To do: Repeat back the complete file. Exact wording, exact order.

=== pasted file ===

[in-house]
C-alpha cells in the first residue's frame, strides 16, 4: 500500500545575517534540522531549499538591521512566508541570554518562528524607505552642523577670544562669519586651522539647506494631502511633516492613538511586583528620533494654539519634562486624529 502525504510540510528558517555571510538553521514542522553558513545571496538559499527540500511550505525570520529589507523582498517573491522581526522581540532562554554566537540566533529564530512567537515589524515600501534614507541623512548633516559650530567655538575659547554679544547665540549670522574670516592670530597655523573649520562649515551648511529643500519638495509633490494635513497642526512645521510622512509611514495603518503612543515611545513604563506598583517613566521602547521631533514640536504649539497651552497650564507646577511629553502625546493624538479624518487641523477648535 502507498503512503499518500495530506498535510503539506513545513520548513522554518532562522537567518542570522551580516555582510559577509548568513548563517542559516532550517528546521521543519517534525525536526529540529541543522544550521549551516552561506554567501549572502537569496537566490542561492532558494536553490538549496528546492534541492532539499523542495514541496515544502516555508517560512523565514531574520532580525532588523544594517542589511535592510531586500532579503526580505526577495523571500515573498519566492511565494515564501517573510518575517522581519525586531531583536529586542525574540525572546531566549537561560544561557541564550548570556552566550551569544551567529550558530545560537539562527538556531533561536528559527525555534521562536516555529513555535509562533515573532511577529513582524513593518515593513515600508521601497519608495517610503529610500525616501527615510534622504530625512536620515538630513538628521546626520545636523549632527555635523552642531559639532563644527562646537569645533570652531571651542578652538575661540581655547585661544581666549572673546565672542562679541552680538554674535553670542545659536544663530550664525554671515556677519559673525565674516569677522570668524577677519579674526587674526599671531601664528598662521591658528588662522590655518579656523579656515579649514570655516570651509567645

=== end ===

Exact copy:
[in-house]
C-alpha cells in the first residue's frame, strides 16, 4: 500500500545575517534540522531549499538591521512566508541570554518562528524607505552642523577670544562669519586651522539647506494631502511633516492613538511586583528620533494654539519634562486624529 502525504510540510528558517555571510538553521514542522553558513545571496538559499527540500511550505525570520529589507523582498517573491522581526522581540532562554554566537540566533529564530512567537515589524515600501534614507541623512548633516559650530567655538575659547554679544547665540549670522574670516592670530597655523573649520562649515551648511529643500519638495509633490494635513497642526512645521510622512509611514495603518503612543515611545513604563506598583517613566521602547521631533514640536504649539497651552497650564507646577511629553502625546493624538479624518487641523477648535 502507498503512503499518500495530506498535510503539506513545513520548513522554518532562522537567518542570522551580516555582510559577509548568513548563517542559516532550517528546521521543519517534525525536526529540529541543522544550521549551516552561506554567501549572502537569496537566490542561492532558494536553490538549496528546492534541492532539499523542495514541496515544502516555508517560512523565514531574520532580525532588523544594517542589511535592510531586500532579503526580505526577495523571500515573498519566492511565494515564501517573510518575517522581519525586531531583536529586542525574540525572546531566549537561560544561557541564550548570556552566550551569544551567529550558530545560537539562527538556531533561536528559527525555534521562536516555529513555535509562533515573532511577529513582524513593518515593513515600508521601497519608495517610503529610500525616501527615510534622504530625512536620515538630513538628521546626520545636523549632527555635523552642531559639532563644527562646537569645533570652531571651542578652538575661540581655547585661544581666549572673546565672542562679541552680538554674535553670542545659536544663530550664525554671515556677519559673525565674516569677522570668524577677519579674526587674526599671531601664528598662521591658528588662522590655518579656523579656515579649514570655516570651509567645